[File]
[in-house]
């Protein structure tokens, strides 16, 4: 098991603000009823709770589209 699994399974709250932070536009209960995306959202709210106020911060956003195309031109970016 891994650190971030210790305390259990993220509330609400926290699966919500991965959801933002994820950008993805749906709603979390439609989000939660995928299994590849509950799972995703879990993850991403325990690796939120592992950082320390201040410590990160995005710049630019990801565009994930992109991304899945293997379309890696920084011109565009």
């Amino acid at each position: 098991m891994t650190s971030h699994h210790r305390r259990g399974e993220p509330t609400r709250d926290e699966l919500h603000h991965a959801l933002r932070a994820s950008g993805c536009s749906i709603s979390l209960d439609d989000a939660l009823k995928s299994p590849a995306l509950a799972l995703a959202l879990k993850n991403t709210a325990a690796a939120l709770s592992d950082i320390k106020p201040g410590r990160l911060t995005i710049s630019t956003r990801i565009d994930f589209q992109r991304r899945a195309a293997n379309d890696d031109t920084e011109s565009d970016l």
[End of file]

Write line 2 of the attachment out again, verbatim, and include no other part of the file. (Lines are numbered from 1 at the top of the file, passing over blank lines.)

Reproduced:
């Protein structure tokens, strides 16, 4: 098991603000009823709770589209 699994399974709250932070536009209960995306959202709210106020911060956003195309031109970016 891994650190971030210790305390259990993220509330609400926290699966919500991965959801933002994820950008993805749906709603979390439609989000939660995928299994590849509950799972995703879990993850991403325990690796939120592992950082320390201040410590990160995005710049630019990801565009994930992109991304899945293997379309890696920084011109565009």